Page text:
The best of Brooklyn strutted its stuff during the annual extravaganza put on by Borough President Marty Markowitz during his State of the Borough address.
This year, the newly renovated Park Slope Armory at Eighth Avenue and 15th Street – open just a week – was the setting for the spectacular event, which featured a plethora of homegrown entertainment, including the Brooklyn Tabernacle Choir, the Brooklyn Ballet, Brooklyn’s Three Tenors, Sesame Flyers performers in full Carnival regalia, and a quick display of moonwalking by six-year-old Ikim Whitley of East Flatbush.
The centerpiece of the event was Markowitz’s swearing in, with the hardly-retiring beep taking the oath of office from Mayor Michael Bloomberg, while Markowitz’s mom, Dorothy, and wife, Jamie stood by.
A sense of cheer prevailed through most of the event, as the borough’s most relentless booster went over a year’s worth of achievements, as well as future plans in a wide variety of areas, for the thousand-plus people in the crowd, in a speech that lasted the better part of an hour.
Markowitz made a point of emphasizing the importance of the borough president and community boards in advocating for Brooklyn and in protecting the borough’s interests. “I ran or this office because I wanted to make the borough president the most important job for Brooklynites,” Markowitz averred. “And, I work every single day to make sure Brooklyn gets its fair share, which means, whatever we get, it’s not enough.”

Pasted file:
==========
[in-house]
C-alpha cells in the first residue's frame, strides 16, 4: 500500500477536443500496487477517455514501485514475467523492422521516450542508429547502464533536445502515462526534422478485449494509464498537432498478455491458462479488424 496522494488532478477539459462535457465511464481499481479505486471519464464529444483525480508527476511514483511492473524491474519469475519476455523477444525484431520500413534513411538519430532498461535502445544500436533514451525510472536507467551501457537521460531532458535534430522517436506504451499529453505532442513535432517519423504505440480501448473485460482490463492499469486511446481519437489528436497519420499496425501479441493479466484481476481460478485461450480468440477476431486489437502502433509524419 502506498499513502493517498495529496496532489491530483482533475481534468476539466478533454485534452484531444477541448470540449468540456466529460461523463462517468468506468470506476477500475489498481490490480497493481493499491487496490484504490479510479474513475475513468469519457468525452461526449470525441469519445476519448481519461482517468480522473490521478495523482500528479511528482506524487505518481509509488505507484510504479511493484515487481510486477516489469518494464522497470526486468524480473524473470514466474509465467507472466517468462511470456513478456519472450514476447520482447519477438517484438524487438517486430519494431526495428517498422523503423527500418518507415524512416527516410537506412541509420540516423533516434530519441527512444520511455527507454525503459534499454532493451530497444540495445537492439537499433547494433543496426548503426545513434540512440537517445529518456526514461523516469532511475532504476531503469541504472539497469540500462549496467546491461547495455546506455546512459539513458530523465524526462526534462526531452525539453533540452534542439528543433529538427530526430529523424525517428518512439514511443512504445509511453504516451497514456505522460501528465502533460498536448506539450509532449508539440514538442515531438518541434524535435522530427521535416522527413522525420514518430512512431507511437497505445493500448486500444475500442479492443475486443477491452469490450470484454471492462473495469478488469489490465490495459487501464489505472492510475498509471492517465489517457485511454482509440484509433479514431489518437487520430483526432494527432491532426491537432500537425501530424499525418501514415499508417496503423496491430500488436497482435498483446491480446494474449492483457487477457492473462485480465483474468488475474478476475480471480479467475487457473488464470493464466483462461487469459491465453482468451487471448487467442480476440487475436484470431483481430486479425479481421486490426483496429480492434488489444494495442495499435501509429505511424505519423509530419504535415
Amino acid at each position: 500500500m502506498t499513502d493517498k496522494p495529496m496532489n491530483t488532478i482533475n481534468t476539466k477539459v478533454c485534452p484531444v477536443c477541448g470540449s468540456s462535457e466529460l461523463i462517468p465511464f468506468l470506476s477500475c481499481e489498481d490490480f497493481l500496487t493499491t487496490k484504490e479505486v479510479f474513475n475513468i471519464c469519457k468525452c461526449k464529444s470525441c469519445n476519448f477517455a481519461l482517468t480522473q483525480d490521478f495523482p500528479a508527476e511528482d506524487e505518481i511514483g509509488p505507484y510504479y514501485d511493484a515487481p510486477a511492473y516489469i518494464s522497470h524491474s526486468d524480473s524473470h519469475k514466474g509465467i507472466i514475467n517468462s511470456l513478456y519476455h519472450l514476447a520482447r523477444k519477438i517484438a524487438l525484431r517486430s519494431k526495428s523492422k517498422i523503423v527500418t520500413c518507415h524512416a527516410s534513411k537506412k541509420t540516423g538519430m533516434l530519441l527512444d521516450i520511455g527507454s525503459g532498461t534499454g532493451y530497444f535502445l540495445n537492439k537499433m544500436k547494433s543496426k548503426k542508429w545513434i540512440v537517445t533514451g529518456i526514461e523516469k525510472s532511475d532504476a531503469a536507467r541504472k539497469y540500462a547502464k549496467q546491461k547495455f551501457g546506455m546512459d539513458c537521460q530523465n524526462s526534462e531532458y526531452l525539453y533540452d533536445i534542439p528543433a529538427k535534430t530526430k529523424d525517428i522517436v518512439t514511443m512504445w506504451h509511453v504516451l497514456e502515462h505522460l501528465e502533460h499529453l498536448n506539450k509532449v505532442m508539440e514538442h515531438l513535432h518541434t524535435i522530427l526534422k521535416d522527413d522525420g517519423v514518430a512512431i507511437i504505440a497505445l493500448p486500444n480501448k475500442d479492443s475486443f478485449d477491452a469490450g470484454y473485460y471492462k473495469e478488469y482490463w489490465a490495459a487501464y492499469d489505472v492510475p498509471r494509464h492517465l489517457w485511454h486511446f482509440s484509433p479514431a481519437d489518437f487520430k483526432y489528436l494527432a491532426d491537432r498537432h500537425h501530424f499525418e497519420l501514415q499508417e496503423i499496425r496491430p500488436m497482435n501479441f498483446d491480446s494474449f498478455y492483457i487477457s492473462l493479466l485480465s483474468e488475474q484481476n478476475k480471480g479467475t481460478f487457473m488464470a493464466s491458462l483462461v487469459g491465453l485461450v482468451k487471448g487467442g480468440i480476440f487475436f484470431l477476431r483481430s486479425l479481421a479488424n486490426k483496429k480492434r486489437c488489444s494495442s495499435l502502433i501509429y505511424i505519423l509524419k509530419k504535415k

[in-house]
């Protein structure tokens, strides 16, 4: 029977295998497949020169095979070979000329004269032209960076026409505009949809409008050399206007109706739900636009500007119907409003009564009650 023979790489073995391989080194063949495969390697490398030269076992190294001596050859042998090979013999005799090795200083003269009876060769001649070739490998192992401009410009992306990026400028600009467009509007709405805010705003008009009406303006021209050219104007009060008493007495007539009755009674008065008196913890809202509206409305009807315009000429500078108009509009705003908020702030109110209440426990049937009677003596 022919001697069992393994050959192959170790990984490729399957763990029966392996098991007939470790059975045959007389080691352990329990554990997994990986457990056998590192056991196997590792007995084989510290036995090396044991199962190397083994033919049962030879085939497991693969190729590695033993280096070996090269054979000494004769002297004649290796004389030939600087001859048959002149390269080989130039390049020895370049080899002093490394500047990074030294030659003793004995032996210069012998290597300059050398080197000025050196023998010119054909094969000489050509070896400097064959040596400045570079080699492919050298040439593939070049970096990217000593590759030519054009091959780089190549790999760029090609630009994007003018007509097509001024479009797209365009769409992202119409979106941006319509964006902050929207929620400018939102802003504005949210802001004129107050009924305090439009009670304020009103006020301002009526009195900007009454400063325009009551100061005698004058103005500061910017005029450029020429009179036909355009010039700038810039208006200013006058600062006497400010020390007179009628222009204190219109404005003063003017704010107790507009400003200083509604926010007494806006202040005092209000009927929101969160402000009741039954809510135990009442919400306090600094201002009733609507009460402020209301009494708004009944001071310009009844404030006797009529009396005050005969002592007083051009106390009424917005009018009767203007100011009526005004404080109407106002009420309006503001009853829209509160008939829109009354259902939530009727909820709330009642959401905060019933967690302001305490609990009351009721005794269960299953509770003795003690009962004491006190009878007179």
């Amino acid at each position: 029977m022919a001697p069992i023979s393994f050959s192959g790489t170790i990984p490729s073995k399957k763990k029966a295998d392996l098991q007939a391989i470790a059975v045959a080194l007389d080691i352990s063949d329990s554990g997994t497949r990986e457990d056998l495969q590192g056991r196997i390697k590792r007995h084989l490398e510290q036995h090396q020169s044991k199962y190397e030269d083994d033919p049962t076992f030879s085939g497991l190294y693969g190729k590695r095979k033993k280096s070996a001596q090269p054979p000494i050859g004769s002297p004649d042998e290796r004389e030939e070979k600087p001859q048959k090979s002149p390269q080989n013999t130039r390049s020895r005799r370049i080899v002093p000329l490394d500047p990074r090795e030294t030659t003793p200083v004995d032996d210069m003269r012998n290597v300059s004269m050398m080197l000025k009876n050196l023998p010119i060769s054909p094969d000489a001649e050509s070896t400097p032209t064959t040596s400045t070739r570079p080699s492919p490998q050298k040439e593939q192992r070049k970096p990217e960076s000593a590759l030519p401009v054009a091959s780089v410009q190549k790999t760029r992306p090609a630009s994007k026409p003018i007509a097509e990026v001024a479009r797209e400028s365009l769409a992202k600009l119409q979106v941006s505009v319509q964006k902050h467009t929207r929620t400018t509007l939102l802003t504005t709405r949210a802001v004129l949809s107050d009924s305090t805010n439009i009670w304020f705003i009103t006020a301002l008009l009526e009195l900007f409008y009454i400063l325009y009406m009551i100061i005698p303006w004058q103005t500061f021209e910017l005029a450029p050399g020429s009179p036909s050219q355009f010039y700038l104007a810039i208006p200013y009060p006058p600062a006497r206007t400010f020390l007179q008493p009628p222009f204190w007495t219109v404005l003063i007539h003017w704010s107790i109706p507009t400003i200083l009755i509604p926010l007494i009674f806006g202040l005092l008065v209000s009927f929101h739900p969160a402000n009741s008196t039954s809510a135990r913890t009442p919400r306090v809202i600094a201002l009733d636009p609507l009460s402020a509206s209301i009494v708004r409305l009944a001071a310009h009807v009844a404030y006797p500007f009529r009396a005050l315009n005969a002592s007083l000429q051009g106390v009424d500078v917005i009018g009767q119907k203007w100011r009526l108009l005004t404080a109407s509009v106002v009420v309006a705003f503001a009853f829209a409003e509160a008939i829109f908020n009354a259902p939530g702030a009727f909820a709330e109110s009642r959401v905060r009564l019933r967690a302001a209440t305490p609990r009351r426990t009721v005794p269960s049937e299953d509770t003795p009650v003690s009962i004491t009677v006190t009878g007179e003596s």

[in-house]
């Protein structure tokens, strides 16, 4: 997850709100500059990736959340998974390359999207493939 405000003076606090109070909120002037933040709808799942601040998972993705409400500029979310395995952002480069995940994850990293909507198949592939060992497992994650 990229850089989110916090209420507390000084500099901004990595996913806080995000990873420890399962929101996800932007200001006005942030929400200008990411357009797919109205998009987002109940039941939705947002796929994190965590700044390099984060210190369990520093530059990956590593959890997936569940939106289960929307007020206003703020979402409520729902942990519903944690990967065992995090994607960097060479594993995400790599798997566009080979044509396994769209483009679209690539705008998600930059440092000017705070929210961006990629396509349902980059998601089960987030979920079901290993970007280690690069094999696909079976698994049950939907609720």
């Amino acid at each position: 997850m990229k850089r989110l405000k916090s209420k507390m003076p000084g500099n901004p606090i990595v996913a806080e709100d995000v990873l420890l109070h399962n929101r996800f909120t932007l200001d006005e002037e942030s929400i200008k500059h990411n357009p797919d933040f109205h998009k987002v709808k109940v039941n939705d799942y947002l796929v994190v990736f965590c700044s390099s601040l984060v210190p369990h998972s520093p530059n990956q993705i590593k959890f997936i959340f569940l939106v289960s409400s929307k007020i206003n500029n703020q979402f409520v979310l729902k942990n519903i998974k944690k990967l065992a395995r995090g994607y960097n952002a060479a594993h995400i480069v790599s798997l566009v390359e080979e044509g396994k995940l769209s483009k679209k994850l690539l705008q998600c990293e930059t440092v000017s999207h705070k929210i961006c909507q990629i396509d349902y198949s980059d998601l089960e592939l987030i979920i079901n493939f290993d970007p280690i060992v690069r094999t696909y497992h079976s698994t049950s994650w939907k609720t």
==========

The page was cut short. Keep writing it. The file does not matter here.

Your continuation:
Among the highlights of Markowitz’s speech was the blockbuster announcement that the grand old movie palace, the Loew’s Kings, would be rehabilitated to become an arts center for the borough (see separate story in this issue), as well as his announcement of plans to rethink Fourth Avenue, and turn it into Brooklyn Boulevard. Markowitz also said that an effort was underway to rehabilitate two other Brooklyn Armories, in Crown Heights and Bed-Stuy, as recreation centers similar to the Park Slope one.
Upcoming events got mentions, such as Dine in Brooklyn Restaurant Week, which will take place March 15th through 25th; and the Brooklyn Book Festival, Sunday, September 12th.
Markowitz also announced the borough’s new Poet Laureate, Park Slope’s Tina Chang, who read a poem composed specifically for the event.
As the extended speech wound down, the borough president took the time to remember Brooklynites who had died over the past year, with the names of prominent borough residents who had died in 2009 scrolling in an honor roll on the large screens.
The borough’s diversity was in view throughout Markowitz’s oration, nowhere more so than as he approached the end of his speech and spoke about Adelman’s Deli on Kings Highway.
“Adelman’s was owned by Jews who then sold the business to Italians who hired Egyptian Muslim Mohammed Salem to work as a busboy,” Markowitz recounted. “Well, 20 years later, Mohammed too the reins, and fort he past four years has enjoyed the full benefits of ownership, and the pastrami never tasted this good! A Muslim owner of a Kosher deli. That’s the American dream, Brooklyn-style.”